Sake or saké (“sah-keh”) is an alcoholic beverage of Japanese origin that is made from fermented rice. Sake is sometimes called “rice wine” but the brewing process is more akin to beer, converting starch to sugar for the fermentation process, by using Aspergillus oryzae.
In the Japanese language, the word “sake” (酒, “liquor”, also pronounced shu) generally refers to any alcoholic drink, while the beverage called “sake” in English is usually termed nihonshu (日本酒, “Japanese liquor”). Under Japanese liquor laws, sake is labelled with the word “seishu” (清酒, “clear liquor”), a synonym less commonly used colloquially.
Sake averages between 11-16% alcohol content.
First you start with the rice. Rice is grown all over the country, but some are better producers due to climate, purity of water and other important considerations. The same is said of of Sake rice, some areas just produce better sake rice rice for the “:clear liquid” than others. The rice is hand harvested and placed into the familiar rice bales. The bales are both artistic and informative that they are inbound to the brewers and that it will become some specific crafted sake. But the quality of the sake is only as good as the master that brews it and only as good as the rice from which it is made. There are many different kinds and flavors of sake.
Sake in Japan is as diverse, particular and is as highly opinionated as any other wine made throughout the world. Those that enjoy it swear their favorite is the best in all of Japan.We shared some with our friend Yukari’s parents in Nara. Last night we shared some with Yukari and her husband some ‘holy’ sake that was blessed and presented to her at the dedication of their daughter. The sake from Nara had a clean dry taste. The ‘holy sake’ seemed to have a smoky taste as if absorbing smoke from burning incense, a common practice in Japan for purification.
Sake may not be enjoyed by everyone and not all that do like sake, like all sake. It is has a distinct taste and perhaps one that must be acquired over time. But it gives one a ‘warm glow’ and for lack of a better description, when the alcohol sets in, it just leads me personally, to a very happy place. Like clinking glasses of wine, beer and other drinks we may say “Cheers.” In Japan, the word used is often, kampai (pronounced com + pie).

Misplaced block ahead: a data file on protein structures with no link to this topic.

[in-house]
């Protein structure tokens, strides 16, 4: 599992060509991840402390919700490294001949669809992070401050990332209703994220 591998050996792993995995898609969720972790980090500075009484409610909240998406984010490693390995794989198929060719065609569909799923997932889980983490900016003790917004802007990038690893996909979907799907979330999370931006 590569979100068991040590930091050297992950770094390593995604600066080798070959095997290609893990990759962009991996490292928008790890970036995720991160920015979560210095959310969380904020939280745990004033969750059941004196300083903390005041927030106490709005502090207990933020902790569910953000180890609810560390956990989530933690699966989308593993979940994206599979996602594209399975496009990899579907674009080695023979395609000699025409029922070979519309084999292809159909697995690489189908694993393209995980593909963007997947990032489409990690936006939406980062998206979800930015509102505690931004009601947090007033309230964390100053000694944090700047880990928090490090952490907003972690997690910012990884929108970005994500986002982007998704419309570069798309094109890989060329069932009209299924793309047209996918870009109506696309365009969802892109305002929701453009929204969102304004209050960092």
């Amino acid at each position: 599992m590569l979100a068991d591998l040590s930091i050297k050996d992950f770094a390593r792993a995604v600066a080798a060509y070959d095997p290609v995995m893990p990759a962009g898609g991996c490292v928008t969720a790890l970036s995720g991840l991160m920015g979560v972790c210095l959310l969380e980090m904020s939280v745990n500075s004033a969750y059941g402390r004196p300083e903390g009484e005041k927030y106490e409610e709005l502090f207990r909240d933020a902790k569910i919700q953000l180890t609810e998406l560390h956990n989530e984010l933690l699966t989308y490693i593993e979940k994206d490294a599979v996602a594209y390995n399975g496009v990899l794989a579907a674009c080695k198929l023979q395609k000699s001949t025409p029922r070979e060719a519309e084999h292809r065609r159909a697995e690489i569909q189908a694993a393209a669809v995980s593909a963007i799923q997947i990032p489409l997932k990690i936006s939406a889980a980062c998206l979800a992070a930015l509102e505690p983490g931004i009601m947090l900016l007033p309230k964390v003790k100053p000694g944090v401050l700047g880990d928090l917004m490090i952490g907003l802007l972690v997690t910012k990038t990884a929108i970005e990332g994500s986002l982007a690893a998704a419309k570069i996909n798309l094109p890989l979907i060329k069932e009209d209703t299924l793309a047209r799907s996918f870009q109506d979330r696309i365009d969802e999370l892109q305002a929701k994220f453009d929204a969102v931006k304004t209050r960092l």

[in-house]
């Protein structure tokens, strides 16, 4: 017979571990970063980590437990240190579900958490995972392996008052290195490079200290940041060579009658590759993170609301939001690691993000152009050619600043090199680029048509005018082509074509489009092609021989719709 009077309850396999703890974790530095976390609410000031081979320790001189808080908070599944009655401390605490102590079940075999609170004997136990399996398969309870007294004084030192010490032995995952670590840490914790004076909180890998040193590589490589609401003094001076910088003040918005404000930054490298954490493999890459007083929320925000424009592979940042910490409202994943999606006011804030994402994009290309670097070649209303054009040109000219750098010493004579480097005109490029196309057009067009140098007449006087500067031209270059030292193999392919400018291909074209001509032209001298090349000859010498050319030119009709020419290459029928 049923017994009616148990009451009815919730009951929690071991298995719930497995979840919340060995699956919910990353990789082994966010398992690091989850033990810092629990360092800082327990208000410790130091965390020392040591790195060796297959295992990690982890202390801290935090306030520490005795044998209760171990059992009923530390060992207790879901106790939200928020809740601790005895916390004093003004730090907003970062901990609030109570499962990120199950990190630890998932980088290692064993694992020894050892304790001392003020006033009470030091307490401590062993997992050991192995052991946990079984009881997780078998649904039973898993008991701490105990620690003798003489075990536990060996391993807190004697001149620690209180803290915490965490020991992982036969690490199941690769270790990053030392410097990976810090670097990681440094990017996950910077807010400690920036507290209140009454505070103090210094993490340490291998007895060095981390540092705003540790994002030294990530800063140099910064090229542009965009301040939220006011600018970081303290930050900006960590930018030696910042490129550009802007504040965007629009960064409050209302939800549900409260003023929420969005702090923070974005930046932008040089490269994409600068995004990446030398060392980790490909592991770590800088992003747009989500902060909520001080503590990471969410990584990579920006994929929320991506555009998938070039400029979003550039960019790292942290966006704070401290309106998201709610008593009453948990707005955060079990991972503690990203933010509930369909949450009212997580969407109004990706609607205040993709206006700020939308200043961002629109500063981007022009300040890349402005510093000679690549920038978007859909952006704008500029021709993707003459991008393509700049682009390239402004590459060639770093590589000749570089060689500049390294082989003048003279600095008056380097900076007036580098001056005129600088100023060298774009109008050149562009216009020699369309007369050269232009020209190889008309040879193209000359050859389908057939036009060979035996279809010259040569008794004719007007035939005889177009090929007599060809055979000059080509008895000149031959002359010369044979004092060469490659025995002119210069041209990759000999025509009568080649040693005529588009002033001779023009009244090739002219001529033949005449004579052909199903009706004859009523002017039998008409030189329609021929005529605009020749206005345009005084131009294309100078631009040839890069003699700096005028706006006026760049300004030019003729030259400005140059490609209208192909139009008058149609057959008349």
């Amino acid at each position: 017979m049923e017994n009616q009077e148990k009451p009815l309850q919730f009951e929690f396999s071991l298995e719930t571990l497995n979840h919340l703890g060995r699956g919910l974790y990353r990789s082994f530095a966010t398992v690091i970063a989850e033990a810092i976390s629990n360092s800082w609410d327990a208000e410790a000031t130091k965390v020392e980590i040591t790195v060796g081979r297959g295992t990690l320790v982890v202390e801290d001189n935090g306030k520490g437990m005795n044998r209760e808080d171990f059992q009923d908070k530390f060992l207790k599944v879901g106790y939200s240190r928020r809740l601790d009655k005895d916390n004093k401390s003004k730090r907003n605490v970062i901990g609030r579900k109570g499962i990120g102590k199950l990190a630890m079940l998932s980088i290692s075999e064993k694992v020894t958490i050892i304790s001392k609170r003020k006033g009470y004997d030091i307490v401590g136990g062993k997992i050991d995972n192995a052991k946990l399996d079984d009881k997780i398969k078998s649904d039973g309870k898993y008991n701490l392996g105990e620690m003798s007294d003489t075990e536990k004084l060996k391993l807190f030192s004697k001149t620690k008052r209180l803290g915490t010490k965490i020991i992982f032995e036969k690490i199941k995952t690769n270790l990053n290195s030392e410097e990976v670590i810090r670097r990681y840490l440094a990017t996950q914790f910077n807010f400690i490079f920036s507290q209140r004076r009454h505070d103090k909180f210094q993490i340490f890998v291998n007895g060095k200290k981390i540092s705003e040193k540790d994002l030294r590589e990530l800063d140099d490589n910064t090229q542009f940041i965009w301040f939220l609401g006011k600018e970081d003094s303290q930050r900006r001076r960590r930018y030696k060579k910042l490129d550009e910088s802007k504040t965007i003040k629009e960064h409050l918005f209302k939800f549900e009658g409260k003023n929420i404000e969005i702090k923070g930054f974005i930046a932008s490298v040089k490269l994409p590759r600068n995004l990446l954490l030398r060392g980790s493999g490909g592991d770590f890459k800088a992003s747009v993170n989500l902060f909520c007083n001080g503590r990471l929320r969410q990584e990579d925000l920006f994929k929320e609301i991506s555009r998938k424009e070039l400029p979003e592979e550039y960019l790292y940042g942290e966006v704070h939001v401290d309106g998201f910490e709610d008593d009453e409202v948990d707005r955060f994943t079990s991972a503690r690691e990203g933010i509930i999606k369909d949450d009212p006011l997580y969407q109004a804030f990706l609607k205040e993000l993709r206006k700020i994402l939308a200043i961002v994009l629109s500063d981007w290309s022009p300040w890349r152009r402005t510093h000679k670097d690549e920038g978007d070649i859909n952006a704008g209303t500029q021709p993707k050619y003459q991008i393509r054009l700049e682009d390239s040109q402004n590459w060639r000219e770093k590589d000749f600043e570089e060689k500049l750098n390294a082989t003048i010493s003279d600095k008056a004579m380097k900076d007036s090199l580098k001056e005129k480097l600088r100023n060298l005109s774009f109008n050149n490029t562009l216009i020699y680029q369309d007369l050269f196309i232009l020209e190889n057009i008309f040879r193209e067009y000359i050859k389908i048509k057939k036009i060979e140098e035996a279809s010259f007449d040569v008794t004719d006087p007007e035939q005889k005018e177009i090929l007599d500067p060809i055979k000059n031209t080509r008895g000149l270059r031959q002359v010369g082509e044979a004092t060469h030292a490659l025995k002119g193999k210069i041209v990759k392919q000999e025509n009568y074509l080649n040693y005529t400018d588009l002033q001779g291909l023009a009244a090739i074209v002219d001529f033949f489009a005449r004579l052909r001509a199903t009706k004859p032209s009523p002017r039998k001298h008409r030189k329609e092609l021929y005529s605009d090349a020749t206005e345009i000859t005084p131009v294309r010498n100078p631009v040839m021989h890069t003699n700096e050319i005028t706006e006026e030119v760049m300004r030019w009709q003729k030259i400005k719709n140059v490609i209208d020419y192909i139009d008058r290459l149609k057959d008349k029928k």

“乾杯” (kanpai), lit. “Dry the glass”, similar to “bottoms up” in English). 🙂
Once the sake is ready, if it is really good or a particularly a good year, well then, it is important to let people know. The exceptional sake is advertised by what may look like to all the world as fuzzy, brownish-green disco-balls. These are formed with cedar needles — also known as sugidama (literally, “cedar balls”). They can be found hanging above the entrance to shops, bars, taverns, and a fine izakaya (small local establishment for food and drink) that specialize in quality sake. These time-honored symbols of fine sake make no promises about the caliber of the food where the sake is sold. But my experience has shown us that wherever premium drink is sold, you are likely to find food of similar quality.
Before serving sake, you must first have some things to serve from and in. Sake servers and cups can range from simple, colorful, elaborate,ver expensive and relatively inexpensive.
Materials can be glass, ceramic, metal, plastic and my favorite, bamboo.
It is doubtful that many or any Japanese would use bamboo pitcher or cups. These are probably marketed to tourists and westerners. We had a very nice dinner at a specialized restaurant that featured so many delicious ways (tastes and textures) of bean curd. This same restaurant served our sake in green bamboo cups from a bamboo pitcher. I love the natural look and traditional or not, we are on a search to bring back to the USA, something that looks like the following.